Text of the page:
Mental health IS physical health; it is as simple as that. That is all too apparent when we take a look at the ways anxiety can cause physical symptoms. You may think of anxiety as racing thoughts, or a pit in your stomach; however, more severe anxiety has a long list of ways that it can impact a person physically. Anxiety puts a person’s body into fight or flight mode and in this stage anxiety can manifest itself in a variety of unexpected physical symptoms.
As a person who has experienced varying levels of anxiety throughout my life I know that I was personally very comforted by the knowledge that some of the things that I was physically experiencing could be tied to my anxiety. It helped me realize just how connected our minds are to our bodies and that taking care of one of them was just as important as taking care of the other. Now if I begin to experience some of the symptoms that I know happen to my body when I am anxious I know that I need to remove myself from a situation, or practice some much needed self care.
If you suspect that your child may be struggling with anxiety it may be helpful to stay on the lookout for these symptoms. If you notice that they are complaining about some of the things listed below it could be time to have a conversation. Chat with them about how anxiety can physically impact a person and share with them some of the signs. Tell them if they are feeling that way, they should come and talk to you because you want to help them. Let them know that understanding how their body responds to anxiety can help show them when they need to ask you for help.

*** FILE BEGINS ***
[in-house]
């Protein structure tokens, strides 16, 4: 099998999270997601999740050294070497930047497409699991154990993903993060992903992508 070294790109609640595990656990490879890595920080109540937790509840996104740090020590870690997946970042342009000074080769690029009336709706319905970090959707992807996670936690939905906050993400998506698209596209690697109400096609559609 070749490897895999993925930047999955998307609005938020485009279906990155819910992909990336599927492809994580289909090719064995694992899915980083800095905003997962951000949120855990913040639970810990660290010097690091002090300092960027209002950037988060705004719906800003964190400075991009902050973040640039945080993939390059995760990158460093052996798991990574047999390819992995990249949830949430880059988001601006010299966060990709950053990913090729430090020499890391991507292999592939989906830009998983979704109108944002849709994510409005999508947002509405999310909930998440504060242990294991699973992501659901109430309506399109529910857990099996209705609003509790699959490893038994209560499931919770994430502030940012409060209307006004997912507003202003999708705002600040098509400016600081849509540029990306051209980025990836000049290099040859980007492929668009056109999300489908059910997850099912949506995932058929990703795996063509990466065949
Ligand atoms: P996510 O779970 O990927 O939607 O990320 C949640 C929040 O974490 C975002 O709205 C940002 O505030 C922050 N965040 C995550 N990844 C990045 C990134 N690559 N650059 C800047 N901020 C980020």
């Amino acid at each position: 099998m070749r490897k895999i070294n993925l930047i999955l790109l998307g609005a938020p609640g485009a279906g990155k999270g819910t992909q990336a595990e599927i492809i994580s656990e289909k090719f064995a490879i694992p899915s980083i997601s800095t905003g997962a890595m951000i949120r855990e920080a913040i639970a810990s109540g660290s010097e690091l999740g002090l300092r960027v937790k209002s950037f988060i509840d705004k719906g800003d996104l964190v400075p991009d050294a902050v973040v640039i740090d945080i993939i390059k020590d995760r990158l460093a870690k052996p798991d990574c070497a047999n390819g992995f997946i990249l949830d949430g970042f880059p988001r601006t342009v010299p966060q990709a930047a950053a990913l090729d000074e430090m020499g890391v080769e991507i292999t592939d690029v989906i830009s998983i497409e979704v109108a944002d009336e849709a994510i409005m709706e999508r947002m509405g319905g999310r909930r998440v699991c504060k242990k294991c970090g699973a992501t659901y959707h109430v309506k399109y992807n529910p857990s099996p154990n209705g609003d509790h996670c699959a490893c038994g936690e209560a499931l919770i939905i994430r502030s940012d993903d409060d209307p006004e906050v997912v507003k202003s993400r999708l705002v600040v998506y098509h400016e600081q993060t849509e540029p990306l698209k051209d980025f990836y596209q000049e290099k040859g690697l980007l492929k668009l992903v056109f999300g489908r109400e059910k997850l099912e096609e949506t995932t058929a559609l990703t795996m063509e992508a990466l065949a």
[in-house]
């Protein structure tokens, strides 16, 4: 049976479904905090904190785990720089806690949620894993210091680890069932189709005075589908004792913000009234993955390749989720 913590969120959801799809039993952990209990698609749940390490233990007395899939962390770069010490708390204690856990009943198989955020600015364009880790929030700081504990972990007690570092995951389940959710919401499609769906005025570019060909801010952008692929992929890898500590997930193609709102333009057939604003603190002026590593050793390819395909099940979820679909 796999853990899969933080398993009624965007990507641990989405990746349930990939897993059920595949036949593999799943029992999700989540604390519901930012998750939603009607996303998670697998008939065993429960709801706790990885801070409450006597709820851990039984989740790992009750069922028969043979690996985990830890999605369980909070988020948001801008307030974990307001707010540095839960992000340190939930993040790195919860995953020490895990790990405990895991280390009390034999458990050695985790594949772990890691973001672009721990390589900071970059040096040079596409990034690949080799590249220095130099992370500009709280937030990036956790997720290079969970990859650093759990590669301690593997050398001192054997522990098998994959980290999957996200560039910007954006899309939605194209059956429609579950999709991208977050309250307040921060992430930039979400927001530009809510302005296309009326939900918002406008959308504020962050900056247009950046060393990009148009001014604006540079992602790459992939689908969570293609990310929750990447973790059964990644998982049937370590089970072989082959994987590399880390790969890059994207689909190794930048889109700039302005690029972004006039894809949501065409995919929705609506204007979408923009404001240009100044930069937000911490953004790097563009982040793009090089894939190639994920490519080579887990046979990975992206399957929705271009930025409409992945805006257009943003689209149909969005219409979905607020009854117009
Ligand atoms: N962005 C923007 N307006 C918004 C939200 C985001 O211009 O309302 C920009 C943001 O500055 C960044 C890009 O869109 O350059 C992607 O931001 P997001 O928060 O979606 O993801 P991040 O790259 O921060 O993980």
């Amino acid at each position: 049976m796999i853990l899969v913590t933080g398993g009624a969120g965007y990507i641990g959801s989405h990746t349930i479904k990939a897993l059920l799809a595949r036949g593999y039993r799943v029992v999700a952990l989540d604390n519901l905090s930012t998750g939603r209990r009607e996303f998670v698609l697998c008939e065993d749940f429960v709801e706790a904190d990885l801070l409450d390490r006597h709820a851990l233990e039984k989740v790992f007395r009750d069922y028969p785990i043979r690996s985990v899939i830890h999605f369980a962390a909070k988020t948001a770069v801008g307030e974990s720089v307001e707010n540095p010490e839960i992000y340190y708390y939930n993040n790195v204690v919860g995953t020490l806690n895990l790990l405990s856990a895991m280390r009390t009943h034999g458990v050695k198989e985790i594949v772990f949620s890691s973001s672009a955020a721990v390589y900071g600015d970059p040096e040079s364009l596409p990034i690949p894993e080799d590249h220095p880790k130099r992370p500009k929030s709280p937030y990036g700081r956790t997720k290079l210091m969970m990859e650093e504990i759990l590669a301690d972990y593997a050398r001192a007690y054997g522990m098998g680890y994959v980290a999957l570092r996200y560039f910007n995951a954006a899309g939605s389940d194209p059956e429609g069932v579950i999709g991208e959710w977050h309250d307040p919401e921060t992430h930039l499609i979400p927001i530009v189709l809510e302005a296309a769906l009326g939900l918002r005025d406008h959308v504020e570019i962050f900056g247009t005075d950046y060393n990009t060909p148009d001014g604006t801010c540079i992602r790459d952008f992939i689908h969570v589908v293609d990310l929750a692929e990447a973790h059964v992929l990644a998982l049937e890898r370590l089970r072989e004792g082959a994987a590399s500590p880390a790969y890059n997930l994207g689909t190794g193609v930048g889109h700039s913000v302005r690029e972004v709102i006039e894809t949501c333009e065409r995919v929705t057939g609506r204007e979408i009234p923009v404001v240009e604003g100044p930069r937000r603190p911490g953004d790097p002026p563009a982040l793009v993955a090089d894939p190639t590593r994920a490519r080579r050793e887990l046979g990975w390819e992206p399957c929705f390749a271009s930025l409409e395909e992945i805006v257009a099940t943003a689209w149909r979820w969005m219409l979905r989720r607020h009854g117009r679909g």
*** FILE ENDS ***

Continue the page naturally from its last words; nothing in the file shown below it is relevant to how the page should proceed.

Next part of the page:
Even if you don’t think your child is anxious this can be a good conversation. Let them know that you had no idea but were reading earlier that “XYZ could be caused by anxiety.” This simple conversation can give them empowering knowledge and reinforce that their mental health is a conversation that you are always open to having.
This is one of the most common physical symptoms of anxiety, and it is one that you may be able to pick up on if your child does not want to talk about their anxiety. If your child constantly complains of an upset stomach, feeling nauseous, or goes to the bathroom a lot they could be struggling with anxiety. Anxiety can make a person feel physically sick and can even cause them to throw up or experience diarrhea.
It is not only their stomach that can be impacted but also the amount of times they use the bathroom to urinate. Anxiety (often at night) can make a child feel like they really need to use the bathroom to pee and then once they get there, little comes out. If you notice an uptick in bathroom trips, or complaints about an upset stomach that could be a sign that your child may be struggling.
2. Tension related ailments
When we are anxious our whole body tenses up. This tension is not good for us and causes issues throughout our bodies. Some things to be on the lookout for are; jaw, or ear pain, or ringing ears (anxiety and the tension associated with it can cause pain in a child’s TMJ area), sore and tight muscles, and tension headaches.